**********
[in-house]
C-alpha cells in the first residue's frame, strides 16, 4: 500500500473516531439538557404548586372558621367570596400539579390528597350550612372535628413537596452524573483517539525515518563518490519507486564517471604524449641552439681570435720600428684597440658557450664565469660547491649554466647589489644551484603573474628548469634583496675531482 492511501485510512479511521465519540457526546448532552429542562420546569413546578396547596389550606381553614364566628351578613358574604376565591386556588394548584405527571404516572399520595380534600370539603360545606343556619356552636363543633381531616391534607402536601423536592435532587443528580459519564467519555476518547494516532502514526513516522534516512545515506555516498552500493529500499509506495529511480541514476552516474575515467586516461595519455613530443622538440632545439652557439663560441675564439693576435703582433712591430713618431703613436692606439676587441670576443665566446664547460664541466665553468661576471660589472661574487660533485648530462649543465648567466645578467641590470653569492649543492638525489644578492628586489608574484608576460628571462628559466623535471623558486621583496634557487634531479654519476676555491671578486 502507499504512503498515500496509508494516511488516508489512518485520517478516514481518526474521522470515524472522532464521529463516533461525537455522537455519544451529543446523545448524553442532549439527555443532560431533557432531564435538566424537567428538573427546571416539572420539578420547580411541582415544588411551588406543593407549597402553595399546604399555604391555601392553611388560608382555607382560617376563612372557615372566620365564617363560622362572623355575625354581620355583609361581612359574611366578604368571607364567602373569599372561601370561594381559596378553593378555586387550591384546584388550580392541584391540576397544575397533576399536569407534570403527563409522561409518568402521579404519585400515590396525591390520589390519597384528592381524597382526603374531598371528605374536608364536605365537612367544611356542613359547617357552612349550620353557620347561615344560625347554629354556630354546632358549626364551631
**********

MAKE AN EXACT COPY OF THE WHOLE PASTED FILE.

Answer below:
[in-house]
C-alpha cells in the first residue's frame, strides 16, 4: 500500500473516531439538557404548586372558621367570596400539579390528597350550612372535628413537596452524573483517539525515518563518490519507486564517471604524449641552439681570435720600428684597440658557450664565469660547491649554466647589489644551484603573474628548469634583496675531482 492511501485510512479511521465519540457526546448532552429542562420546569413546578396547596389550606381553614364566628351578613358574604376565591386556588394548584405527571404516572399520595380534600370539603360545606343556619356552636363543633381531616391534607402536601423536592435532587443528580459519564467519555476518547494516532502514526513516522534516512545515506555516498552500493529500499509506495529511480541514476552516474575515467586516461595519455613530443622538440632545439652557439663560441675564439693576435703582433712591430713618431703613436692606439676587441670576443665566446664547460664541466665553468661576471660589472661574487660533485648530462649543465648567466645578467641590470653569492649543492638525489644578492628586489608574484608576460628571462628559466623535471623558486621583496634557487634531479654519476676555491671578486 502507499504512503498515500496509508494516511488516508489512518485520517478516514481518526474521522470515524472522532464521529463516533461525537455522537455519544451529543446523545448524553442532549439527555443532560431533557432531564435538566424537567428538573427546571416539572420539578420547580411541582415544588411551588406543593407549597402553595399546604399555604391555601392553611388560608382555607382560617376563612372557615372566620365564617363560622362572623355575625354581620355583609361581612359574611366578604368571607364567602373569599372561601370561594381559596378553593378555586387550591384546584388550580392541584391540576397544575397533576399536569407534570403527563409522561409518568402521579404519585400515590396525591390520589390519597384528592381524597382526603374531598371528605374536608364536605365537612367544611356542613359547617357552612349550620353557620347561615344560625347554629354556630354546632358549626364551631